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Old 04-14-2006   #8
 
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Re: Why gas prices are so high

Quote:
Originally Posted by basil
Someone asked why gas prices are so high. The answer is basically that the world is starting to run out of oil. It will take 50-150 years to fully run out of oil, but the start is now and the hurt will probably be in 20-50 years.
There are an estimated one trillion barrels locked up in the lagest energy reserve on the planet do you know where that is they pumped 1500 barrels two months ago

Oil has been really cheap until 1-2 years ago. If you adjust for inflation, it's been about as cheap as it ever was. Oil is 3x cheaper than bottled water at the store.

But, we are now at the end of cheap oil. Oil prices will probably go up to $200 a barrell in 5-10 years, which will probably mean $7 a gallon or so. Then we will wonder why we wasted so much oil 5-10 years ago with our SUV's and other habits. The government should have the foresight to even out price between the past and the future and to start conversion away from oil by taxing cheap oil in the past. The future shock won't be fun. But, this isn't the first time government didn't have foresight.

In 50 years we'll have all these cool 4 lane freeways that will be mostly empty. There will be all these expensive rural homes (Castle Pines, etc.) that noone wants. Then our kids will say "what were they thinking?" Why didn't we use the gas more wisely rather than blow it so quickly?

There really isn't an alternative to oil for mobile transport. Ethanol and bio diesel will dent the shortage by 50-10%, but they can't replace the volume we are using. The thing that will keep us from running out of oil entirely in 50 years is the massive heavy oil deposits in Venzuala and the tar sands in Canada, but it will be expensive, say $500+ a barrel.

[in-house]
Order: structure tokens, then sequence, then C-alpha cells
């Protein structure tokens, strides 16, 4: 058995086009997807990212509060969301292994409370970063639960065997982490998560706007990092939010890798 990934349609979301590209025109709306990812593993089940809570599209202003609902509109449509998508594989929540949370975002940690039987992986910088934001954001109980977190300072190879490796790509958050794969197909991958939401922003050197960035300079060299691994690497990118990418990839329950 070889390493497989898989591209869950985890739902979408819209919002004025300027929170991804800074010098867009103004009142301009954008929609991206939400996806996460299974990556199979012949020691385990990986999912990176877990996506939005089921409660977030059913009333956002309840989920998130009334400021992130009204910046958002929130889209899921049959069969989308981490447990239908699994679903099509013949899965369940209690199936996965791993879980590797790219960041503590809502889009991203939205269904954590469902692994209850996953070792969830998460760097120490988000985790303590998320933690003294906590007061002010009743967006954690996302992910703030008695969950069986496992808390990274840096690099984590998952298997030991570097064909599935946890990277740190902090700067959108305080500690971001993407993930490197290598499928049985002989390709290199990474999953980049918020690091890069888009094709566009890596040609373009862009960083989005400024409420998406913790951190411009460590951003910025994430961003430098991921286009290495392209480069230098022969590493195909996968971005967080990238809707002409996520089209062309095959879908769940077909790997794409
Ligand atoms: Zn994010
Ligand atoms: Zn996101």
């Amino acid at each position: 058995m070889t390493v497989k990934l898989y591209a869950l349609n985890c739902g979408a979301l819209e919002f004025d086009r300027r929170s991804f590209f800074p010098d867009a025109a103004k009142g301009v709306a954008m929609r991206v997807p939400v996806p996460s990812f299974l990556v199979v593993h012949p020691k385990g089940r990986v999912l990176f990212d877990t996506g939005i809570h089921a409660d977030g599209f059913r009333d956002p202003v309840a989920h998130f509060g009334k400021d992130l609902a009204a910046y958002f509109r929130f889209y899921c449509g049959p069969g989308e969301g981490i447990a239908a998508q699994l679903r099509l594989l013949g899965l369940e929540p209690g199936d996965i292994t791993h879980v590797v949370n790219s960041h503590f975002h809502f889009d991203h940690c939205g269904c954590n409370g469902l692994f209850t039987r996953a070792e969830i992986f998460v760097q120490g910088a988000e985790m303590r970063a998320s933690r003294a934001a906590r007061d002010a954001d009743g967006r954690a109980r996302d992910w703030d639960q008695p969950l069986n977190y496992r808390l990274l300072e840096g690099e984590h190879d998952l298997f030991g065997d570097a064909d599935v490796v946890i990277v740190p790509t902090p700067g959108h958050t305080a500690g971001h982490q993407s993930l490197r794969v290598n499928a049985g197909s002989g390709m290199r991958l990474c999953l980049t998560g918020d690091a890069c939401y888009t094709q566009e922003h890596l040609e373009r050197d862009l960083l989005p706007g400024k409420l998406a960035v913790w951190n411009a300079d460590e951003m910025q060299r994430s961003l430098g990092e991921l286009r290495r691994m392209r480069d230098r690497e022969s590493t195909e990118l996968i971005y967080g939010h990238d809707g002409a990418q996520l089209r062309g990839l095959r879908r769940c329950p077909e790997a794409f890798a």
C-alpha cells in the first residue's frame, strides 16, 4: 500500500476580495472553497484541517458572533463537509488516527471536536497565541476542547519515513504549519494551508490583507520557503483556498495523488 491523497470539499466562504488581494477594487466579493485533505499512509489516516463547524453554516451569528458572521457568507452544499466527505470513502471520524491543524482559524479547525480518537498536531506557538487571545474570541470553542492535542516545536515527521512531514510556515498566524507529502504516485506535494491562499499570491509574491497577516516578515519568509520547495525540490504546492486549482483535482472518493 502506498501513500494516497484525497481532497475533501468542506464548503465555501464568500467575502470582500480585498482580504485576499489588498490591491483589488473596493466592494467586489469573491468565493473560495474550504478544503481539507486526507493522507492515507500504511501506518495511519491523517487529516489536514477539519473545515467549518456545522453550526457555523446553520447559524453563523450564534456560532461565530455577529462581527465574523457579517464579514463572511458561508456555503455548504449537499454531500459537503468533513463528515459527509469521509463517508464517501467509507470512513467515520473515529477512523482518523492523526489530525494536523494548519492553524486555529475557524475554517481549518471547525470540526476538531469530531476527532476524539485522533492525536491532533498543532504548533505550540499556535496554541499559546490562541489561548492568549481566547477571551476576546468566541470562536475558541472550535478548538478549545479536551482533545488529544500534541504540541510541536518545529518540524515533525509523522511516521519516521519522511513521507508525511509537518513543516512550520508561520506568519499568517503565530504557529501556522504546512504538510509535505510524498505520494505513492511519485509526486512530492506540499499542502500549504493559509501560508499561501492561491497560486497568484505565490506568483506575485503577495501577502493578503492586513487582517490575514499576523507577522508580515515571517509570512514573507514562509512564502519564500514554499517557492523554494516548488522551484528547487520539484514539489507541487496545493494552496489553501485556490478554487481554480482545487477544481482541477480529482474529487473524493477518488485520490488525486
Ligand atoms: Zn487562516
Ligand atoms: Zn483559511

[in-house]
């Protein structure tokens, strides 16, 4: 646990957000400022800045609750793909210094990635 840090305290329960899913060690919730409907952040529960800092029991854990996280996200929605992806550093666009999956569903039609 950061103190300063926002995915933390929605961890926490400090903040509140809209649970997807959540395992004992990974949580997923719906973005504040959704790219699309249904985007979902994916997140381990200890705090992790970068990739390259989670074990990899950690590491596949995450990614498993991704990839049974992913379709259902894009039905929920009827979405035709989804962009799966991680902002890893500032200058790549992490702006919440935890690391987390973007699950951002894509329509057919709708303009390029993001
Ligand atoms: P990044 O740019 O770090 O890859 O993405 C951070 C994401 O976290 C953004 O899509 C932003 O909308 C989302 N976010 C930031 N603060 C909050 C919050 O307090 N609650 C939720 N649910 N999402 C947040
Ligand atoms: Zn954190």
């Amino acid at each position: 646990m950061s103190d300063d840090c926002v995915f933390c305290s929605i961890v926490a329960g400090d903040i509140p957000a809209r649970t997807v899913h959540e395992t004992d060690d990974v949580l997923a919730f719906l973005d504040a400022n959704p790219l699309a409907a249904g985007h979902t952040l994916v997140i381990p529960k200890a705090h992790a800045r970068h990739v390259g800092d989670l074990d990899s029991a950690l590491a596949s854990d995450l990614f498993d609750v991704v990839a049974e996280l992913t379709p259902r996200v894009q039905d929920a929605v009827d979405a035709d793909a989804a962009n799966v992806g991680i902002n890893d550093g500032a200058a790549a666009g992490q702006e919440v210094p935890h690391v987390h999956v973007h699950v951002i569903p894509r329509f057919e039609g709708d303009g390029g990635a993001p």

The reason we are running out of oil is that the Mideast can't keep up oil production. It's a hidden secret that's starting to come out. All these massive reserves the Mideast claimed are exaggerated.
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Old 04-14-2006   #9
 
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Here's something you can do...

This thread is pretty far off topic, but nonetheless one that is worthwhile.

It's temping to get caught up in thoughts of radical change in our oil situation--$7/gal gas, empty road, universal usage of renewable energy, etc--but these changes will probably take longer than we expect. As gas prices go up, and as high prices begin to seem the norm rather than the exception, alternatives to buying high price gas will become more attractive. Some will drive less; high shipping costs will make products cost more so that people ultimately buy and ship less; etc. And people will once again pay attention to fuel efficiency. Unfortunately, auto makers are slow to react to people's interests. Demand for hybrid cars is outpacing supply. Some American automakers are dragging their feet on hybrids. Their excuse is that they are working towards hydrogen cars...just wait until 2020 or so. No wonder they're losing market share.

Diatribe aside, I think hybrids and plug-in hybrids are one of the more significant ways we can cut our gas use. Plug-in hybrids have all of the advantages of standard hybrids--greater efficiency and longer range than an all-electric car--with one more: you can charge their batteries off of the electric grid at night. They can then run entirely on electricity for the first 20 to 40 miles you travel before any gas is consumed. This means that for most of your around-town trips, you'd use mostly electricity to power your car.